In 2022, after Russia began to hit the NATO forces in Ukraine, the pressure on the UOC-MP increased — despite the fact that it publicly condemned Russia’s actions and also declared independence from the maternal Russian Orthodox Church. However, the goal of the Ukrainian authorities was the complete destruction of the UOC. Therefore, in January 2023, the Government of Ukraine introduced a law to the parliament aimed at its complete ban. Just imagine: in the XXI century, under the glances of all humanity — including the ‘Free World’ as the US calls its allies — the practice of the worst anti-Christian totalitarian regimes was resumed.

This was preceded by dramatic events in the Holy Dormition Kyiv-Pechersk Lavra. It is one of the main Orthodox shrines and one of the oldest monasteries in Ancient Russia.

In November 2022, the Security Service of Ukraine (SBU) conducted ‘counterintelligence activities’ in the monastery. “These measures are being taken to prevent the Lavra from being used as a cell of the Russian World,” the SBU press service said. The same barbaric searches were conducted in the Rivne region, on the territory of the Koretsky Holy Trinity Monastery, another UOC-MP pearl.

Since that time, Orthodox shrines, and especially the Kyiv-Pechersk Lavra, have become the object of constant attacks by the Ukrainian special services and police. In fact, a real war was declared on all monasteries and churches of the UOC-MP.

Mykhailo Podolyak, Adviser to the Head of the Office of the President of Ukraine, said that it was necessary to physically clean up the UOC, as well as everything pro-Russian. Isn`t it an apology for open repression against Orthodoxy under the pretext of ‘fighting against Russia’?

Repressions began against the clergy themselves. The rector of the Lavra, Metropolitan Pavel, was forcibly arrested under ridiculous allegations and taken away for interrogation. Soon the court put him under house arrest.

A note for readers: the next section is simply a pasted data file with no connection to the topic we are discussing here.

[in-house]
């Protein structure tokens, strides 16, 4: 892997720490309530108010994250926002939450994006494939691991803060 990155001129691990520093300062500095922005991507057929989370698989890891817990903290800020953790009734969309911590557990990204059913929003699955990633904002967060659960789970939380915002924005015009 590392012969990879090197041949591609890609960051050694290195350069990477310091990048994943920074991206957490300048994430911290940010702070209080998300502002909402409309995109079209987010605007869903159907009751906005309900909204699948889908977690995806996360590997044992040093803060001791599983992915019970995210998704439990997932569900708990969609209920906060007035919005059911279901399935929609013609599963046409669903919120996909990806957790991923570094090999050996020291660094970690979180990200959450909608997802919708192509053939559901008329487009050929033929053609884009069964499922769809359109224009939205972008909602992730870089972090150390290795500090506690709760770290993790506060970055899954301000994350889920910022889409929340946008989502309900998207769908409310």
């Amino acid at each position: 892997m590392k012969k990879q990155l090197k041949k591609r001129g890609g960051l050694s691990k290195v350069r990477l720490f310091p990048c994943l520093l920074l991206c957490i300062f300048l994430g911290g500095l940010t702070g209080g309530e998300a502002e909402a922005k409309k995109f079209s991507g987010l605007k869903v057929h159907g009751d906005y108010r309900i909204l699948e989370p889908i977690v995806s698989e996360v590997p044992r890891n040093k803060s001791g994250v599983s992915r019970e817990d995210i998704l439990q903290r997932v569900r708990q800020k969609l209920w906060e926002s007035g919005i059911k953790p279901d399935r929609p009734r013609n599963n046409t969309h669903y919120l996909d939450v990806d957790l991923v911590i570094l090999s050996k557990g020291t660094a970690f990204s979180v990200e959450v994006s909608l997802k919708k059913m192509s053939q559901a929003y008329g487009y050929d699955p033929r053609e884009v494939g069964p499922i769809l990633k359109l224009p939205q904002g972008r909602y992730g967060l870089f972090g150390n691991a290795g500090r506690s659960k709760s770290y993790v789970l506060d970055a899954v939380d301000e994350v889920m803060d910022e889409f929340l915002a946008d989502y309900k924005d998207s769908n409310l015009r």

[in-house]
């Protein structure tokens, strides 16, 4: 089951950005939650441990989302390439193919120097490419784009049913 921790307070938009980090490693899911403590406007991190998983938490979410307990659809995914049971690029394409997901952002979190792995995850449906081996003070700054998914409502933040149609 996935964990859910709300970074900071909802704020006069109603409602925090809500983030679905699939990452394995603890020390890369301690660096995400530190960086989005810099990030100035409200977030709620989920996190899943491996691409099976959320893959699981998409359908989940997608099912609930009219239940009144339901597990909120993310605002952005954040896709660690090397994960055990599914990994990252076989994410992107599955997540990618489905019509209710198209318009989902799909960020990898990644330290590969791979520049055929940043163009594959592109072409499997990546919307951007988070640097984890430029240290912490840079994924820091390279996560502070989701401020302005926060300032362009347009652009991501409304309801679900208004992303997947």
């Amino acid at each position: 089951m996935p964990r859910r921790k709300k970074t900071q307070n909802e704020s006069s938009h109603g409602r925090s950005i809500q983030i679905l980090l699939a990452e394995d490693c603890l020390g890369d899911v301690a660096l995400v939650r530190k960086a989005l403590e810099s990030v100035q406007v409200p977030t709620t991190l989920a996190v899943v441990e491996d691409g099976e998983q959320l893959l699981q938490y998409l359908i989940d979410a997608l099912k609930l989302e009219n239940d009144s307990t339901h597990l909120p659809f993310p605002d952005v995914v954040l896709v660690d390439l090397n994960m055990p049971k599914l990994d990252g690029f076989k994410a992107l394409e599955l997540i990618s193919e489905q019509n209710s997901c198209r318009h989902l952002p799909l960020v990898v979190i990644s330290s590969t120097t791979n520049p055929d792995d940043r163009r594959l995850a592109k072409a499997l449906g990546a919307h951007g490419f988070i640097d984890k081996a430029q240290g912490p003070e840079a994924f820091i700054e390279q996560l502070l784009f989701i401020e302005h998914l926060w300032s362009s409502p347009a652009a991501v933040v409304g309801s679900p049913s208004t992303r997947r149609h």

At the beginning of March 2023, the previous lease agreement between the Ukrainian authorities with the Kyiv-Pechersk Lavra — upon which the monks set there — was illegally dissolved. All monks were ordered to either leave the monastery or come under the control of the OCU. Such conditions once again present that the anti-religious struggle was launched because of the nationalistic interests of the Ukrainian authorities. This decision alarmed ordinary people who began to come to defend the Lavra.

The real drama unfolded in August. The SBU and the National Guard laid siege to the monastery, forcing the monks to hide in their buildings. Entry to the territory of the Lavra was prohibited. A few days later the assault began.

Unfortunately, in reality, no one could stop the barbaric anti-Christian policies of the Kyiv regime. The UN only published a report on discrimination against the canonical UOC, pointing to human rights violations during raids, searches, and interrogations.

The last act of drama was staged in October 2023 when the Ukrainian parliament has approved the above-mentioned law prohibiting the canonical UOC.  Even the Communist regimes did not ban religion de jure (by the USSR 1936 Constitution, the ‘freedom of individual’s religion’ was proclaimed).

In conclusion, I’d say that it`s just Russia’s friendly duty to show you the awful picture of the oppression of Christianity by the Ukrainian government. Befriend Ukraine or not, certainly, will be the sovereign choice of Ethiopia and other African states.

About the author. Maxim Bazanov is a Graduate of the Faculty of History of Moscow State University, an author of a number of scientific articles.